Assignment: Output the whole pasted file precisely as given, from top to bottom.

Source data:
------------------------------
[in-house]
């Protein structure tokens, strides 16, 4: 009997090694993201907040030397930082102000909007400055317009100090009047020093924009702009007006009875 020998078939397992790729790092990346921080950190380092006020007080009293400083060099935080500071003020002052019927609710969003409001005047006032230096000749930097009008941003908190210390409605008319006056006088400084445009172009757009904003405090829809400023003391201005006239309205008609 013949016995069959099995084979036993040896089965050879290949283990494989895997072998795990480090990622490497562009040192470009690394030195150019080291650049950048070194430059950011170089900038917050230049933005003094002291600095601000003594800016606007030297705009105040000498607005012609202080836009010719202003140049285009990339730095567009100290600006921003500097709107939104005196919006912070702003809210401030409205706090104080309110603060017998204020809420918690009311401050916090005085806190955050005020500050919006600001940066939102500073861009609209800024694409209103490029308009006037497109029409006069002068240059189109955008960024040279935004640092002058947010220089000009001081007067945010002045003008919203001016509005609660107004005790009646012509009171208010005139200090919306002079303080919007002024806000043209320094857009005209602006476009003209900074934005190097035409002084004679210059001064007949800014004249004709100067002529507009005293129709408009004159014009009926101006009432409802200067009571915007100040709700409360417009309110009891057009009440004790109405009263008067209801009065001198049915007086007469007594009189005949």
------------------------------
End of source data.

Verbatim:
[in-house]
């Protein structure tokens, strides 16, 4: 009997090694993201907040030397930082102000909007400055317009100090009047020093924009702009007006009875 020998078939397992790729790092990346921080950190380092006020007080009293400083060099935080500071003020002052019927609710969003409001005047006032230096000749930097009008941003908190210390409605008319006056006088400084445009172009757009904003405090829809400023003391201005006239309205008609 013949016995069959099995084979036993040896089965050879290949283990494989895997072998795990480090990622490497562009040192470009690394030195150019080291650049950048070194430059950011170089900038917050230049933005003094002291600095601000003594800016606007030297705009105040000498607005012609202080836009010719202003140049285009990339730095567009100290600006921003500097709107939104005196919006912070702003809210401030409205706090104080309110603060017998204020809420918690009311401050916090005085806190955050005020500050919006600001940066939102500073861009609209800024694409209103490029308009006037497109029409006069002068240059189109955008960024040279935004640092002058947010220089000009001081007067945010002045003008919203001016509005609660107004005790009646012509009171208010005139200090919306002079303080919007002024806000043209320094857009005209602006476009003209900074934005190097035409002084004679210059001064007949800014004249004709100067002529507009005293129709408009004159014009009926101006009432409802200067009571915007100040709700409360417009309110009891057009009440004790109405009263008067209801009065001198049915007086007469007594009189005949």